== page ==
What is a laser?
The word laser is an acronym for Light Amplification by the Stimulated Emission of Radiation.
Laser differs in two important ways: the wavelength of light that they produce and the power of the light that they produce. In medical applications, different wavelengths affect living tissue in different ways. For example, ophthalmologists use one wavelength of laser light to make fine incisions on the surface of the eye, and another wavelength of laser light to harmlessly transmit through the eye to treat the retina.
What benefits does a therapeutic laser provide?
Laser therapy reduces pain and inflammation and speeds healing. It is noninvasive and drug-free and has virtually no side effects. Studies indicate that laser-treated wounds heal in one-third to one-half less time than required in normal healing. By using laser therapy as an adjunct to traditional treatment methods involving medications, the amount of medication can often be reduced and in some cases eliminated completely. Laser treatments are drug-free, which is especially important for patients who may suffer side effects from medications.
How does a therapeutic laser work?
Infrared laser light from therapy lasers harmlessly penetrates deep into tissues where it is absorbed by the cells and converted into chemical energy, called a photochemical effect. Laser therapy uses light energy converted to chemical energy in the tissue to stimulate mitochondria within the cells in a process called “photo-bio-stimulation” or “photo-biomodulation.” A cascade of beneficial effects then takes place at the cellular level, which reduces pain and inflammation and heals tissue. Other examples of photochemical processes include photosynthesis in plants and the formation of vitamin D in human skin cells.
- Laser therapy decreases pain perception through its effect on nerve cells and nociceptors (sensory cells that sense pain stimuli and send nerve signals to the brain and spinal cord) by increasing stimulation thresholds, reducing neuronal impulses, and increasing the release of tissue endorphins.
- Inflammation is reduced by decreasing the release of prostaglandins and inflammatory mediators, increasing macrophage activity and leukocytic phagocytosis, and by reducing edema through dilation of the lymphatic vessels and activation of the lymph drainage system.
As a result, inflammation, redness, bruising, and swelling are reduced when treated with laser. This is especially important for conditions where anti-inflammatory medications are risky for the patient due to the patient’s age, species or liver/kidney health.
- Healing is accelerated by increased blood flow from vasodilation, dilation of the blood vessels, increased angiogenesis (growth of new blood vessels) and capillary production, increased production of pro-healing cytokines (cell-signaling protein molecules), and the stimulation of fibroblast activity and collagen production.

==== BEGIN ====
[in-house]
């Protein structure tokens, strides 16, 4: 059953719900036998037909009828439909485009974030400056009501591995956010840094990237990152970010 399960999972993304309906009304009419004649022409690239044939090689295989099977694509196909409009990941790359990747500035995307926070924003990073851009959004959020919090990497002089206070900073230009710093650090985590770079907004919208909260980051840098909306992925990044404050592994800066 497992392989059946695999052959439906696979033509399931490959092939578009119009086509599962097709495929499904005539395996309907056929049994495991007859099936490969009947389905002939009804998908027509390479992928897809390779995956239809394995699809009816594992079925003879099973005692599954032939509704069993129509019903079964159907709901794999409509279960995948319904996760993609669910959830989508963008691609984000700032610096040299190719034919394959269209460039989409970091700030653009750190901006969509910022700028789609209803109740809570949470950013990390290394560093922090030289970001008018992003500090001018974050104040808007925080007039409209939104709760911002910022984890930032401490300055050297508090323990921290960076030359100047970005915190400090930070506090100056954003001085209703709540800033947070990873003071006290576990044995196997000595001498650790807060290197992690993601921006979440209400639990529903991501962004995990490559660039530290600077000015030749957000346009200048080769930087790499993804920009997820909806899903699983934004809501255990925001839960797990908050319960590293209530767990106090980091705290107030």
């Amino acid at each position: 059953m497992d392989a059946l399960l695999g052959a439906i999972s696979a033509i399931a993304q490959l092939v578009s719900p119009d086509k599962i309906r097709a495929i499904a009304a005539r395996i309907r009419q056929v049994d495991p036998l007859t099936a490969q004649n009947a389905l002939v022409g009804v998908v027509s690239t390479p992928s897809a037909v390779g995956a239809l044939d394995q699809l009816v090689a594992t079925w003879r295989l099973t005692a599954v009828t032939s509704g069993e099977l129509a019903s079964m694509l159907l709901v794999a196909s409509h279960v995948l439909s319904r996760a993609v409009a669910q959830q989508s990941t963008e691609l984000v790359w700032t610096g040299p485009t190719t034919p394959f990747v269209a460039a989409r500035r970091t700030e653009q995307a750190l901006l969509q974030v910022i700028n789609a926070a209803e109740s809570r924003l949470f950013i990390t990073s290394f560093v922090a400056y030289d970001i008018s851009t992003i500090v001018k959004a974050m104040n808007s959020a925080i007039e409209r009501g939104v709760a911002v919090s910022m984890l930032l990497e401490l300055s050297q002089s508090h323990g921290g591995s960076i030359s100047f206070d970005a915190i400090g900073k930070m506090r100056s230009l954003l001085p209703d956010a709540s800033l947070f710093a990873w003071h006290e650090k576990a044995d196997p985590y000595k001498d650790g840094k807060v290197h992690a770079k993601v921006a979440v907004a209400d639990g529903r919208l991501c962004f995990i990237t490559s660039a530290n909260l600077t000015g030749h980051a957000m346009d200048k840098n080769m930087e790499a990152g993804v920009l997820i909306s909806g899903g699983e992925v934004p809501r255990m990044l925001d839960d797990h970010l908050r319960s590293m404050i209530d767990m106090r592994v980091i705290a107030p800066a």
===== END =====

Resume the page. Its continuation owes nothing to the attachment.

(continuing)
What conditions can be treated with laser therapy?
Although not a panacea (and not effective for every patient and condition), most patients with pain, inflammation or healing tissue are candidates for Class IV laser therapy. These include both acute and chronic medical conditions as well as routine treatment of surgical sites and extended rehabilitation programs for orthopedic surgery patients. Laser therapy is a drug-free treatment modality that can often replace or enhance other treatment plans recommended by your veterinarian.
We provide a postoperative laser treatment to the surgical site of all of our surgery patients, and to the gum tissue after all of our dental procedures.
How did laser therapy come to be used in veterinary medicine?
Since the Federal Drug Administration approved Class IV therapy lasers in the United States in 2005, acceptance has been seen on the human side in physical therapy, rehabilitation, wound care and sports medicine programs. For many years, world-class athletes and thoroughbred racehorses have benefited from laser therapy treatments. In athletic environments, therapy lasers are primarily used to reduce swelling, reduce pain, and speed the healing process. These mechanisms allow veterinarians to successfully treat a wide range of conditions non-invasively and without drugs.
How quickly does laser therapy have an effect?
Response to laser therapy varies widely depending on the individual animal’s situation, but studies indicate that laser-treated wounds heal in one-third to one-half less time than required in normal healing.
conditions may be treated only once or multiple times over several days or weeks, depending on the severity of the condition. Examples include wounds, fractures, abscesses, anal sacculitis, acute otitis, hematomas, sprains, strains, muscle discomfort, cystitis, urethritis, injection site soreness, pyotraumatic dermatitis, venomous bites and pododermatitis.
Chronic treatment extends over a longer time. Chronic conditions are subjected to an initial Induction Phase of treatments until a clinical response is noted. Patients then enter a Transition Phase of gradually reduced frequency of treatment to determine the minimum frequency required to maintain optimum function. They then begin the Maintenance Phase, which may involve treatment as little as every three to six weeks.
Postsurgical and dental treatment with routine protocols after surgery and dental procedures to reduce postprocedure pain and inflammation. Procedures resulting in greater tissue disruption, like orthopedic surgeries, are treated immediately postoperatively and then twice weekly for six treatments.
How long does a therapy laser treatment take?
Treatments take just two to ten minutes for each affected area.
What does the laser feel like?
Human patients report a gentle warming sensation in the area being treated. With veterinary patients, practitioners commonly observe that even fractious pets tend to relax and become calmer during treatment.